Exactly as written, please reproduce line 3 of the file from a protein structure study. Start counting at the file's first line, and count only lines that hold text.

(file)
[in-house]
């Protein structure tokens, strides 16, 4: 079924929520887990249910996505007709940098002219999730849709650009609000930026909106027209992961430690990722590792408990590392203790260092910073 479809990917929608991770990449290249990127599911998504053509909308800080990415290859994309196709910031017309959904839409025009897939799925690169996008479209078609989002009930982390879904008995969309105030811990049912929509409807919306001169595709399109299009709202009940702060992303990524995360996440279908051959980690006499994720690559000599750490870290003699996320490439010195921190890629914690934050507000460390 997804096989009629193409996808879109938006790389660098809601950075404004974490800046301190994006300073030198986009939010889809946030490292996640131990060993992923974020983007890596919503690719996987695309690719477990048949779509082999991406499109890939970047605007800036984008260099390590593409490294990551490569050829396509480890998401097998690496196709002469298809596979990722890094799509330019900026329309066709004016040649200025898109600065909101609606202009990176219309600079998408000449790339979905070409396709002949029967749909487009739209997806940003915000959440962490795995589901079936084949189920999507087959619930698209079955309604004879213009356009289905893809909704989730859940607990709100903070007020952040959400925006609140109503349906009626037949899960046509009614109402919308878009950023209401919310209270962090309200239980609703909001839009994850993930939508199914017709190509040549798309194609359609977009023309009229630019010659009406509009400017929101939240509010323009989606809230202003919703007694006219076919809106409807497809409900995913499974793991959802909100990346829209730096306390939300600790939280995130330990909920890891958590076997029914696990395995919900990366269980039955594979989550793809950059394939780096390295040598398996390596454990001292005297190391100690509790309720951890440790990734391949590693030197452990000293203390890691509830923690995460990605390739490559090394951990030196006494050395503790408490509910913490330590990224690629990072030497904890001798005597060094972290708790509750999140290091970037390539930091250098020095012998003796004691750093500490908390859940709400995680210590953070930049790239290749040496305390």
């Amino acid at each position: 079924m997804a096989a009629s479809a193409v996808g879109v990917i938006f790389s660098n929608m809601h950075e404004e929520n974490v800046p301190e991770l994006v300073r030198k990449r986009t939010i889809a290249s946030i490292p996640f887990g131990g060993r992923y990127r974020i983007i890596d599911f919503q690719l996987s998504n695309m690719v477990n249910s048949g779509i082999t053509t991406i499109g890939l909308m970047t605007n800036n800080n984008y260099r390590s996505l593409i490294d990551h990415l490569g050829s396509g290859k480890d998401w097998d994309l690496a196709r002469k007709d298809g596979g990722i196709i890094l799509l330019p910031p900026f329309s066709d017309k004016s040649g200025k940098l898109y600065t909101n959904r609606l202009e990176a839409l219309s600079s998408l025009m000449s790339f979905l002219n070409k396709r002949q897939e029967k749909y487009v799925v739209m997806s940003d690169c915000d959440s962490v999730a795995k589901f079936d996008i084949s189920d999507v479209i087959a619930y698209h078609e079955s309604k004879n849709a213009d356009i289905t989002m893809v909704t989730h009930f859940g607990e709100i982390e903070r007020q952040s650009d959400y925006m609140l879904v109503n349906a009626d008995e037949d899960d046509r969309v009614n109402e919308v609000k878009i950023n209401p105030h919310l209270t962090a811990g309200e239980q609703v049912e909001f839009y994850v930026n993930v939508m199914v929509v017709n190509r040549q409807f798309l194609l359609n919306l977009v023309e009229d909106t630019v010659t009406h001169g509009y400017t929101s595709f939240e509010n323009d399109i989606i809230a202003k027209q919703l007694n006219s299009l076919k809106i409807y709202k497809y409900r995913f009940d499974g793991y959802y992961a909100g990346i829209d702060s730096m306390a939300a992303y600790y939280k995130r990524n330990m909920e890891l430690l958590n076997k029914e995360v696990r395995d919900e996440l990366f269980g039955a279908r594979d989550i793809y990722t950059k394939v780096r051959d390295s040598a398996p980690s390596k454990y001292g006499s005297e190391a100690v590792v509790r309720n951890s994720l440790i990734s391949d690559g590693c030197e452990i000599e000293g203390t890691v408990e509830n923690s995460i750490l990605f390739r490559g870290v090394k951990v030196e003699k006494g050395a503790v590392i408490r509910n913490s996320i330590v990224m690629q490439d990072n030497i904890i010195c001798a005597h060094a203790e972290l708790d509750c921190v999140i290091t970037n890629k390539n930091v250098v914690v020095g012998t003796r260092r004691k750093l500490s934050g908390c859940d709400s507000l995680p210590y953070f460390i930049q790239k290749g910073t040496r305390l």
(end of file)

């Amino acid at each position: 079924m997804a096989a009629s479809a193409v996808g879109v990917i938006f790389s660098n929608m809601h950075e404004e929520n974490v800046p301190e991770l994006v300073r030198k990449r986009t939010i889809a290249s946030i490292p996640f887990g131990g060993r992923y990127r974020i983007i890596d599911f919503q690719l996987s998504n695309m690719v477990n249910s048949g779509i082999t053509t991406i499109g890939l909308m970047t605007n800036n800080n984008y260099r390590s996505l593409i490294d990551h990415l490569g050829s396509g290859k480890d998401w097998d994309l690496a196709r002469k007709d298809g596979g990722i196709i890094l799509l330019p910031p900026f329309s066709d017309k004016s040649g200025k940098l898109y600065t909101n959904r609606l202009e990176a839409l219309s600079s998408l025009m000449s790339f979905l002219n070409k396709r002949q897939e029967k749909y487009v799925v739209m997806s940003d690169c915000d959440s962490v999730a795995k589901f079936d996008i084949s189920d999507v479209i087959a619930y698209h078609e079955s309604k004879n849709a213009d356009i289905t989002m893809v909704t989730h009930f859940g607990e709100i982390e903070r007020q952040s650009d959400y925006m609140l879904v109503n349906a009626d008995e037949d899960d046509r969309v009614n109402e919308v609000k878009i950023n209401p105030h919310l209270t962090a811990g309200e239980q609703v049912e909001f839009y994850v930026n993930v939508m199914v929509v017709n190509r040549q409807f798309l194609l359609n919306l977009v023309e009229d909106t630019v010659t009406h001169g509009y400017t929101s595709f939240e509010n323009d399109i989606i809230a202003k027209q919703l007694n006219s299009l076919k809106i409807y709202k497809y409900r995913f009940d499974g793991y959802y992961a909100g990346i829209d702060s730096m306390a939300a992303y600790y939280k995130r990524n330990m909920e890891l430690l958590n076997k029914e995360v696990r395995d919900e996440l990366f269980g039955a279908r594979d989550i793809y990722t950059k394939v780096r051959d390295s040598a398996p980690s390596k454990y001292g006499s005297e190391a100690v590792v509790r309720n951890s994720l440790i990734s391949d690559g590693c030197e452990i000599e000293g203390t890691v408990e509830n923690s995460i750490l990605f390739r490559g870290v090394k951990v030196e003699k006494g050395a503790v590392i408490r509910n913490s996320i330590v990224m690629q490439d990072n030497i904890i010195c001798a005597h060094a203790e972290l708790d509750c921190v999140i290091t970037n890629k390539n930091v250098v914690v020095g012998t003796r260092r004691k750093l500490s934050g908390c859940d709400s507000l995680p210590y953070f460390i930049q790239k290749g910073t040496r305390l």